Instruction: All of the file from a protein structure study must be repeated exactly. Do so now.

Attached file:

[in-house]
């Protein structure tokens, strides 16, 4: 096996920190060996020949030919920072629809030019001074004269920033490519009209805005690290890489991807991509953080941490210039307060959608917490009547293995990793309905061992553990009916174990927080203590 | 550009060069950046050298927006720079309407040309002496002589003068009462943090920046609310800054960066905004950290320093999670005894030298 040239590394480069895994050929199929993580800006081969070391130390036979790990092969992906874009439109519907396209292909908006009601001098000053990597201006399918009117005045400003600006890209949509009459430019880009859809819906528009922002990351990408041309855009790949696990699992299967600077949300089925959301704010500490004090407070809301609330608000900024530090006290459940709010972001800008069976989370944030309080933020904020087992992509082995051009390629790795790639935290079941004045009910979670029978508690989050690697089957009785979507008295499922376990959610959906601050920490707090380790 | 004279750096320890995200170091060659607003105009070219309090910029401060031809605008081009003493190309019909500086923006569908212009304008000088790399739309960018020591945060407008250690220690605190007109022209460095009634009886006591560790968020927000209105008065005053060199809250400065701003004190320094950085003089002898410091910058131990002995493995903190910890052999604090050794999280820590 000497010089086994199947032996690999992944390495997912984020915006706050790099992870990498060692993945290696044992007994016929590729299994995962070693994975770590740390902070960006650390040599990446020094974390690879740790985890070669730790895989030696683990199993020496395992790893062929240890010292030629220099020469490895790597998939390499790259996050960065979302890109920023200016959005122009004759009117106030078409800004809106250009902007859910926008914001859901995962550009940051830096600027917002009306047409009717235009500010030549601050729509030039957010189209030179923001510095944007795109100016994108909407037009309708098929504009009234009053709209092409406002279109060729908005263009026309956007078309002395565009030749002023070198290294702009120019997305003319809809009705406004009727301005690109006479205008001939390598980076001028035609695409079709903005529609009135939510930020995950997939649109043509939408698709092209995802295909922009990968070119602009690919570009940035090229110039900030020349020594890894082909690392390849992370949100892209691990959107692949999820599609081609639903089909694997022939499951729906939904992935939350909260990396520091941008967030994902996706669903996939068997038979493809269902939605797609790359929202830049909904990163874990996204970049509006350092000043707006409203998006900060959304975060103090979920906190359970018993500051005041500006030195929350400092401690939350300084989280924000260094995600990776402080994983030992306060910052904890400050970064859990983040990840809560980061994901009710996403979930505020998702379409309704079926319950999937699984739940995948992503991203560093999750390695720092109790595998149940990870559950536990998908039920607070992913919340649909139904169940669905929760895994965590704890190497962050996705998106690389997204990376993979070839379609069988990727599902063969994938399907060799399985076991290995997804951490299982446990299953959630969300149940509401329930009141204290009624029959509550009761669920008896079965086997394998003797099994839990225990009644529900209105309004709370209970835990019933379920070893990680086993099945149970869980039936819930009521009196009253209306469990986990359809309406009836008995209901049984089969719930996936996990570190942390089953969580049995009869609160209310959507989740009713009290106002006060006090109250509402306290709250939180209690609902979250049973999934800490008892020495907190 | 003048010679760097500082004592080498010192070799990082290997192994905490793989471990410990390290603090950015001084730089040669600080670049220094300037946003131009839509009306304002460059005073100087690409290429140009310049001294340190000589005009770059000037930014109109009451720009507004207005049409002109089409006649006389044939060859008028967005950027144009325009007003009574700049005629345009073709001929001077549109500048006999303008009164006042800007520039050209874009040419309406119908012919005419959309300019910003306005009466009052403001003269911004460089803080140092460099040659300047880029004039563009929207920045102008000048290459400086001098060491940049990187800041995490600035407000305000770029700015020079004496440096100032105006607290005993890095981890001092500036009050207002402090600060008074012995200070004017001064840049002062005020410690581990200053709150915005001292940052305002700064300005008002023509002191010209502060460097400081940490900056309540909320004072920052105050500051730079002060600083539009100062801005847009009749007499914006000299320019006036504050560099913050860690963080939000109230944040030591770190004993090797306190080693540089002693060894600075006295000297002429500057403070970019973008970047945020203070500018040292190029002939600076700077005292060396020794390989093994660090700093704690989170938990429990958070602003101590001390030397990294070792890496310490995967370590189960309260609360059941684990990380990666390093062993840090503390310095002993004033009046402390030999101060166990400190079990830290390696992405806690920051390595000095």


[in-house]
């Protein structure tokens, strides 16, 4: 096996920190060996020949030919920072629809030019001074004269920033490519009209805005690290890489991807991509953080941490210039307060959608917490009547293995990793309905061992553990009916174990927080203590 | 550009060069950046050298927006720079309407040309002496002589003068009462943090920046609310800054960066905004950290320093999670005894030298 040239590394480069895994050929199929993580800006081969070391130390036979790990092969992906874009439109519907396209292909908006009601001098000053990597201006399918009117005045400003600006890209949509009459430019880009859809819906528009922002990351990408041309855009790949696990699992299967600077949300089925959301704010500490004090407070809301609330608000900024530090006290459940709010972001800008069976989370944030309080933020904020087992992509082995051009390629790795790639935290079941004045009910979670029978508690989050690697089957009785979507008295499922376990959610959906601050920490707090380790 | 004279750096320890995200170091060659607003105009070219309090910029401060031809605008081009003493190309019909500086923006569908212009304008000088790399739309960018020591945060407008250690220690605190007109022209460095009634009886006591560790968020927000209105008065005053060199809250400065701003004190320094950085003089002898410091910058131990002995493995903190910890052999604090050794999280820590 000497010089086994199947032996690999992944390495997912984020915006706050790099992870990498060692993945290696044992007994016929590729299994995962070693994975770590740390902070960006650390040599990446020094974390690879740790985890070669730790895989030696683990199993020496395992790893062929240890010292030629220099020469490895790597998939390499790259996050960065979302890109920023200016959005122009004759009117106030078409800004809106250009902007859910926008914001859901995962550009940051830096600027917002009306047409009717235009500010030549601050729509030039957010189209030179923001510095944007795109100016994108909407037009309708098929504009009234009053709209092409406002279109060729908005263009026309956007078309002395565009030749002023070198290294702009120019997305003319809809009705406004009727301005690109006479205008001939390598980076001028035609695409079709903005529609009135939510930020995950997939649109043509939408698709092209995802295909922009990968070119602009690919570009940035090229110039900030020349020594890894082909690392390849992370949100892209691990959107692949999820599609081609639903089909694997022939499951729906939904992935939350909260990396520091941008967030994902996706669903996939068997038979493809269902939605797609790359929202830049909904990163874990996204970049509006350092000043707006409203998006900060959304975060103090979920906190359970018993500051005041500006030195929350400092401690939350300084989280924000260094995600990776402080994983030992306060910052904890400050970064859990983040990840809560980061994901009710996403979930505020998702379409309704079926319950999937699984739940995948992503991203560093999750390695720092109790595998149940990870559950536990998908039920607070992913919340649909139904169940669905929760895994965590704890190497962050996705998106690389997204990376993979070839379609069988990727599902063969994938399907060799399985076991290995997804951490299982446990299953959630969300149940509401329930009141204290009624029959509550009761669920008896079965086997394998003797099994839990225990009644529900209105309004709370209970835990019933379920070893990680086993099945149970869980039936819930009521009196009253209306469990986990359809309406009836008995209901049984089969719930996936996990570190942390089953969580049995009869609160209310959507989740009713009290106002006060006090109250509402306290709250939180209690609902979250049973999934800490008892020495907190 | 003048010679760097500082004592080498010192070799990082290997192994905490793989471990410990390290603090950015001084730089040669600080670049220094300037946003131009839509009306304002460059005073100087690409290429140009310049001294340190000589005009770059000037930014109109009451720009507004207005049409002109089409006649006389044939060859008028967005950027144009325009007003009574700049005629345009073709001929001077549109500048006999303008009164006042800007520039050209874009040419309406119908012919005419959309300019910003306005009466009052403001003269911004460089803080140092460099040659300047880029004039563009929207920045102008000048290459400086001098060491940049990187800041995490600035407000305000770029700015020079004496440096100032105006607290005993890095981890001092500036009050207002402090600060008074012995200070004017001064840049002062005020410690581990200053709150915005001292940052305002700064300005008002023509002191010209502060460097400081940490900056309540909320004072920052105050500051730079002060600083539009100062801005847009009749007499914006000299320019006036504050560099913050860690963080939000109230944040030591770190004993090797306190080693540089002693060894600075006295000297002429500057403070970019973008970047945020203070500018040292190029002939600076700077005292060396020794390989093994660090700093704690989170938990429990958070602003101590001390030397990294070792890496310490995967370590189960309260609360059941684990990380990666390093062993840090503390310095002993004033009046402390030999101060166990400190079990830290390696992405806690920051390595000095």